Havre De Grace to Conowingo Dam

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Map submitted by Justin Chambers.

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The southern side of the bridge located just before the trail and right-of-way diverge. Photo by Justin Chambers, May 2010.

This short abandoned line branches from an active CSX (ex-Baltimore & Ohio) line in Havre de Grace, MD, and heads north to the Conowingo Dam and power plant, located on the Susquehanna River. The line runs adjacent and parallel to the river for most of its length. Its sole purpose was to allow the Susquehanna Power Company to transport heavy equipment to the dam from its connection with the B&O. Dam construction was completed in 1928, ostensibly placing the date of abandonment of this line soon after.

The track is washed out in several areas, but the track is mostly in place from the quarry to the Lower Susquehanna Heritage Greenway Trail at which the rails have been pushed off the side and it has been turned into a rail trail.

Tacks run parallel to the shore for a distance and provide a great view of the Susquehanna. The bridges have been converted to foot bridges for the walking path that runs from the mill to the Greenway Trail.

Justin Chambers
Havre de Grace, MD
8/5/2010

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Actually, I thought that line branched off what is now Norfolk Southern. It runs down from the quarry on the river and underneath the Rt.40 bridge, then along (on)the street in Harve De Grace (used to), and up to what is still in use as a service track from the Norfolk Southern that makes deliveries to some industries there. Where the CSX crosses the trestle over the river is too high to have a branch off track that would have a passable downgrade to the river level....No??

John Borzatti
Baltimore, MD
9/27/2010

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This line connects to Aiken siding on the NS Port Road Branch. There has been some debate amongst NS officials whether to re-vamp this line, circumventing the need to run NS freight from Baltimore Bayview up Amtrak's NEC to the Port Road.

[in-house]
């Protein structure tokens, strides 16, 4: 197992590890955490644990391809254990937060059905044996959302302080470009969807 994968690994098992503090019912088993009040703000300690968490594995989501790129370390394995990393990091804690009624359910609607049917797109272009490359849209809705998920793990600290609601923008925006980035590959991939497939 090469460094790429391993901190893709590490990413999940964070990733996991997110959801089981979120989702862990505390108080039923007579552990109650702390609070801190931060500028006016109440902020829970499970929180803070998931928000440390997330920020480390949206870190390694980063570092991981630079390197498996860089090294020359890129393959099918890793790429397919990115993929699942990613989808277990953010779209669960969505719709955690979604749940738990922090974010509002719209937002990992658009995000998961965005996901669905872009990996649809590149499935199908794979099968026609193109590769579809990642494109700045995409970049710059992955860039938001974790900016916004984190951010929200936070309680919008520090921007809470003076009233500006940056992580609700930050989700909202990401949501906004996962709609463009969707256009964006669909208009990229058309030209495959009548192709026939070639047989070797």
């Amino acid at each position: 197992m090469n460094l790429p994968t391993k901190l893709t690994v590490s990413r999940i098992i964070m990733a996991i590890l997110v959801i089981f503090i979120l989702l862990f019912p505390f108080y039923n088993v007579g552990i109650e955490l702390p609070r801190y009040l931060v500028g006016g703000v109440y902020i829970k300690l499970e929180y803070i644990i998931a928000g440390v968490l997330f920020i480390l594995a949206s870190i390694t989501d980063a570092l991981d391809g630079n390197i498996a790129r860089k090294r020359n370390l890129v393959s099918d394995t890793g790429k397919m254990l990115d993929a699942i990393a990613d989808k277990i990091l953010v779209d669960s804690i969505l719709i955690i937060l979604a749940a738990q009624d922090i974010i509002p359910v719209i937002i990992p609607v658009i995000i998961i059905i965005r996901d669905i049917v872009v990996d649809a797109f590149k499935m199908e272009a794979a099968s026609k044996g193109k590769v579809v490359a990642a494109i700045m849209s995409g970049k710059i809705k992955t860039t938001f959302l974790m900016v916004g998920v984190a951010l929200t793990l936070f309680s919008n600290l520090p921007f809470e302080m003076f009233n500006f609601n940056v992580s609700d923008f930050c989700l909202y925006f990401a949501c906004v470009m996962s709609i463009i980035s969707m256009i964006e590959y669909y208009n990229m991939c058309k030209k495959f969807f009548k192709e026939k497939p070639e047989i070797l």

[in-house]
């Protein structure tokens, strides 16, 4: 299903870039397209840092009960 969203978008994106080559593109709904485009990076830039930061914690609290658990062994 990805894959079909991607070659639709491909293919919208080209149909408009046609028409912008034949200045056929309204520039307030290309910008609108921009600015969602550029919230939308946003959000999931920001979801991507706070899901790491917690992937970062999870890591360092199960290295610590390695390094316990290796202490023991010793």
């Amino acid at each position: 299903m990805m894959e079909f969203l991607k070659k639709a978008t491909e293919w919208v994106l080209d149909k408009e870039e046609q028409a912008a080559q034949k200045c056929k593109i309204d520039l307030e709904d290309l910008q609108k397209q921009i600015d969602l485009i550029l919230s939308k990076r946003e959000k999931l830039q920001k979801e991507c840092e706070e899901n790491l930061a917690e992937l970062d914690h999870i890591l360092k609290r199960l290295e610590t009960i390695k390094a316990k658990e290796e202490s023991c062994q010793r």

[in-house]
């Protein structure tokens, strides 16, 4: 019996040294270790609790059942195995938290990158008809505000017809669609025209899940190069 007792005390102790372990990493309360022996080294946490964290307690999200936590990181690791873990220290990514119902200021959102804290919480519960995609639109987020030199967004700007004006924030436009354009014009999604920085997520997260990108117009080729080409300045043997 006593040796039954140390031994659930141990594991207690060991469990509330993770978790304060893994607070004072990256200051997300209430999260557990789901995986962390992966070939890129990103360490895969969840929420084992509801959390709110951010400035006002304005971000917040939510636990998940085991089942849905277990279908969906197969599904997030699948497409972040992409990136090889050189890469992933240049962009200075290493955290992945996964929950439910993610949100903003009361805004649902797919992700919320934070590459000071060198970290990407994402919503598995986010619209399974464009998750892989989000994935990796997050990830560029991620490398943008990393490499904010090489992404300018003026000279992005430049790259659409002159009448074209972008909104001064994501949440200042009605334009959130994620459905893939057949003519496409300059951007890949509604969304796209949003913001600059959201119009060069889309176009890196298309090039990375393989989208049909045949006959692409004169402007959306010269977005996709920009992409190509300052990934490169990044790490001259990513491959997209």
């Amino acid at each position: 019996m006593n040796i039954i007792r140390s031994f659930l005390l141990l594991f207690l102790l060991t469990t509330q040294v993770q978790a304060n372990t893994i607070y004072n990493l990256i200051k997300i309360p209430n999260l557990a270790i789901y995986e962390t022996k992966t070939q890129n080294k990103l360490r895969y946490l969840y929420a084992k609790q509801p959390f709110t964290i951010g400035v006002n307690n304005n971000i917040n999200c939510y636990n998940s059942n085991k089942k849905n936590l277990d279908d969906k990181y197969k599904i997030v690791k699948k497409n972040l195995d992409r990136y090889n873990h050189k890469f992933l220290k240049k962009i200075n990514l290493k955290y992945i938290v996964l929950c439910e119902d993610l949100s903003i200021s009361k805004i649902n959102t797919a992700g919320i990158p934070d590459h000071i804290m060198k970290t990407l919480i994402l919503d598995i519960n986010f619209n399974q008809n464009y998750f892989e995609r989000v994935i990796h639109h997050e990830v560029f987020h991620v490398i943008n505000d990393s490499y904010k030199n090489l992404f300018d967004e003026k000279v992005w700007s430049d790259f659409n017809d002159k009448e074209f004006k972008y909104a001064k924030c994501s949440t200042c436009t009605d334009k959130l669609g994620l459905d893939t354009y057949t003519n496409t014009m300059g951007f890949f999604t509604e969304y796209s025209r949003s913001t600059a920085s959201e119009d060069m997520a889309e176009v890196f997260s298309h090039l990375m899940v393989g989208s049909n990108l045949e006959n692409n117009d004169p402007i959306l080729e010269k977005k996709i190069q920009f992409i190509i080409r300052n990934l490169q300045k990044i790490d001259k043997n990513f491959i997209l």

Richard Emmerson
Elkton, MD
12/21/2010

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Many moons ago I worked at the power plant and I knew the man that used to inspect the tracks. Once a month he would run the train up and down the tracks for his inspection. He did this up until Agnes took out part of the line. Therefore, abandonment didn't come in 1928, but closer to 1972.

When I young, my parents used to take us to picnic at the dam. Probably 1975 or 1976, and there were still flat cars on the railroad siding near the plant. I suspect that they were abandoned after the tracks washed out. Yes, the cars were very rusty! The cars were gone once I started working at the plant in 1989.

Hank
York, PA
4/7/2011

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This line does *not* connect to Aiken siding and the Port Road Branch- this thread is confusing two separate lines on *opposite sides* of the River. John Bozatti is correct about the line described here- it branches off from the NE Corridor, serves several industries along a still-active portion in Havre De Grace ending roughly on the line of Congress Avenue (check out Google maps for a view). The line formerly ran into S. Juniata Street and continued up the street (in other words, street running) under the Rt. 40 bridge and then north along the River to the dam. The rails in Juniata St. were in place into the early '80's but that portion had long since been abandoned. It was never CSX or B&O. Across the River, in Perryville, their is a connecting track from the B&O line down to the Port Road. CSX spots bad order cars and MOW at their end, NS often stores cars and equipment at their end. The mid portion is technically OOS (I think) and slowely returning to a state of nature. Again, two seperate lines, on opposite sides of the River.

Mike
Wilmington, DE
12/20/2011

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Just a note....I used to know the name of the shortline railroad on the WEST side of the river that connected to the B&O. Anyone remember it?

Paul Dallard
Chester, PA
12/7/2012

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Did part of this line run down Juniata Street in Havre de Grace? I remember them and it seems like they were taken up a while back

RALPH REDDING
Havre De Grace, MD
1/18/2016

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Ralph,